Paul Volcker is scheduled to appear before the Senate Banking Committee on Tuesday afternoon to explain his proposal to limit risk-taking by commercial banks — the so-called Volcker Rule that would ban banks from engaging in proprietary trading with federally insured depositor money.
But if the Financial Times is to be trusted, the Volcker Rule is already dead on arrival, because Richard Shelby, the ranking Republican senator on the Banking Committee, doesn’t like it, the Democrats no longer have 60 votes, and Chris Dodd, the chairman of the committee, wants to play nice.
Don’t read any further if you have blood pressure issues.
From the FT:
A Dodd staffer said the senator is likely to quietly drop or modify many of the recommendations in the Volcker rule to ensure Republican support for regulatory reform.
“Chris is retiring so he wants to end his career with an important regulatory reform bill and he wants to make the bill bipartisan,” the staffer said. “He is not going to risk bipartisan support to make the White House happy.”
I guess that answers the question about whether the lame duck Dodd has any intention of standing up and becoming a real leader, now that he doesn’t have to worry about getting reelected. Do I even need to mention that the Republicans are also opposed to a Consumer Financial Protection Agency, increased taxes on the biggest banks, and tough derivatives regulation? Bipartisan support for financial regulatory reform by definition means that whatever passes the Senate will be the opposite of “important.” It will be irrelevant.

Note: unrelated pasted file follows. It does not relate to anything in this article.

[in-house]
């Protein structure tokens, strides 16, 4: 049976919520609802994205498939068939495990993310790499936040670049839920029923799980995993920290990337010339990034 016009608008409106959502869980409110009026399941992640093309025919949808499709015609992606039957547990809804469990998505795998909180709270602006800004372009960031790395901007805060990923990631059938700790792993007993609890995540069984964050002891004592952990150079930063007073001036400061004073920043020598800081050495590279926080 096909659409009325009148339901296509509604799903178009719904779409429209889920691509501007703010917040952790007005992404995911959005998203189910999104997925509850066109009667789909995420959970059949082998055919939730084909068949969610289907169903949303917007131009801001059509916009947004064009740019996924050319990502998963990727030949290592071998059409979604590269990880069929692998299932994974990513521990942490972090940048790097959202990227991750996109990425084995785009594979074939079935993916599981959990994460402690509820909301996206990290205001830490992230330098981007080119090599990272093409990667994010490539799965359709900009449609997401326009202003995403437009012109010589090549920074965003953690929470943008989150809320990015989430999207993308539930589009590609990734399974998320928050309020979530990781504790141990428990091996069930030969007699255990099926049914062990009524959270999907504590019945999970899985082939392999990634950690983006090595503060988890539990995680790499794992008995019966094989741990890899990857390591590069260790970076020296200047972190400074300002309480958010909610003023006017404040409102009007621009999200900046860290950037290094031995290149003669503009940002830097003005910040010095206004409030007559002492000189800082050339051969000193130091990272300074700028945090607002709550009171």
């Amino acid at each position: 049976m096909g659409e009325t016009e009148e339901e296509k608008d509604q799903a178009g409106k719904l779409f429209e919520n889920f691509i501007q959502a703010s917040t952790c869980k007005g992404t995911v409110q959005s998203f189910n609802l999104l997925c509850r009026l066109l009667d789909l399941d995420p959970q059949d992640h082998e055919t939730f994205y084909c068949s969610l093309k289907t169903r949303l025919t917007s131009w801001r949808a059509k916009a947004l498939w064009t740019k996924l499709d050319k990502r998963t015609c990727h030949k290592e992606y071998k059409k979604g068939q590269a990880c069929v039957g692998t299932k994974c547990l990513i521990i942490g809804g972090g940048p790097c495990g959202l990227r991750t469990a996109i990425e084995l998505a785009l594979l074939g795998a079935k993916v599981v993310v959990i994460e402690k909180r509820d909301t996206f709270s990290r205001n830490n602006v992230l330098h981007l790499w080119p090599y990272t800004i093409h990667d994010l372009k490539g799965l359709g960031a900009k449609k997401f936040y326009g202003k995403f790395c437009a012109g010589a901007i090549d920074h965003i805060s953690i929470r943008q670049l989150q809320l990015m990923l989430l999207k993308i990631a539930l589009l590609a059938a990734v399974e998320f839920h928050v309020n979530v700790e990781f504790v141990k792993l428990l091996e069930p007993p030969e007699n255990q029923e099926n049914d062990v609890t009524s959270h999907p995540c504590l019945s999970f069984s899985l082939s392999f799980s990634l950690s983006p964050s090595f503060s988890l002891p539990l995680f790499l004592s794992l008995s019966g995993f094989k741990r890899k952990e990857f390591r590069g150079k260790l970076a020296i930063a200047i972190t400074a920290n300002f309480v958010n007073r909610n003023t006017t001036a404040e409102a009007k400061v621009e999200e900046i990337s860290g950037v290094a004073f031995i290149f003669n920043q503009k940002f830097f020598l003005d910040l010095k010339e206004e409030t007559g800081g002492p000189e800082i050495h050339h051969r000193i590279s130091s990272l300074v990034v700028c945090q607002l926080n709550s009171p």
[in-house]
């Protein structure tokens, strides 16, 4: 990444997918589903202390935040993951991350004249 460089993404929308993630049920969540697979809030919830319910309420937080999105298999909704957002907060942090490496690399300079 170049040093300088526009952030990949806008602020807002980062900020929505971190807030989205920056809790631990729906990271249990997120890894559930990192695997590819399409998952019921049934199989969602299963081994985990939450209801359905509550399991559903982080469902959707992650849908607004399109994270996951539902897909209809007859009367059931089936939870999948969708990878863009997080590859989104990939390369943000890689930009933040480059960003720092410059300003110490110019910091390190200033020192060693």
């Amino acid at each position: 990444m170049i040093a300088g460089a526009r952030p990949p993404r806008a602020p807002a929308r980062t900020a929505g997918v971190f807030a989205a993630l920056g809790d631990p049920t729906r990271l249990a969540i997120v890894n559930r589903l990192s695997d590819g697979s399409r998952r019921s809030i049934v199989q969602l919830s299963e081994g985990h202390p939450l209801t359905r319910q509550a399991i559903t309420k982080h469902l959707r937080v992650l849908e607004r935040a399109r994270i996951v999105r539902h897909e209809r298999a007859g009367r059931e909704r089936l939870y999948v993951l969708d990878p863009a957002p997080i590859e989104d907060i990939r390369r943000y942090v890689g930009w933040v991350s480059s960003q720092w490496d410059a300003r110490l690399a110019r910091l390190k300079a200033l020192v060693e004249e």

As my colleague Alex Koppelman observes, “Senate Democrats have single-handedly disproven the idea that negative reinforcement can teach people not to do stupid things.” Dodd’s pusillanimous cave-in won’t enhance his legacy. It will annihilate it.
UPDATE: Kirstin Brost, Communications Director, Senate Banking Committee, responds:
I don’t know who [FT's] DealReporter spoke to, but they do not speak for Chris Dodd.
Dodd strongly supports the Volcker rule. He joined Obama for the announcement and is holding two important hearings on the proposal this week — one tomorrow with Volcker and a Treasury rep and a second on Thursday with business and academic experts.
Brost did not waste any time responding, but the proof will be in the legislation.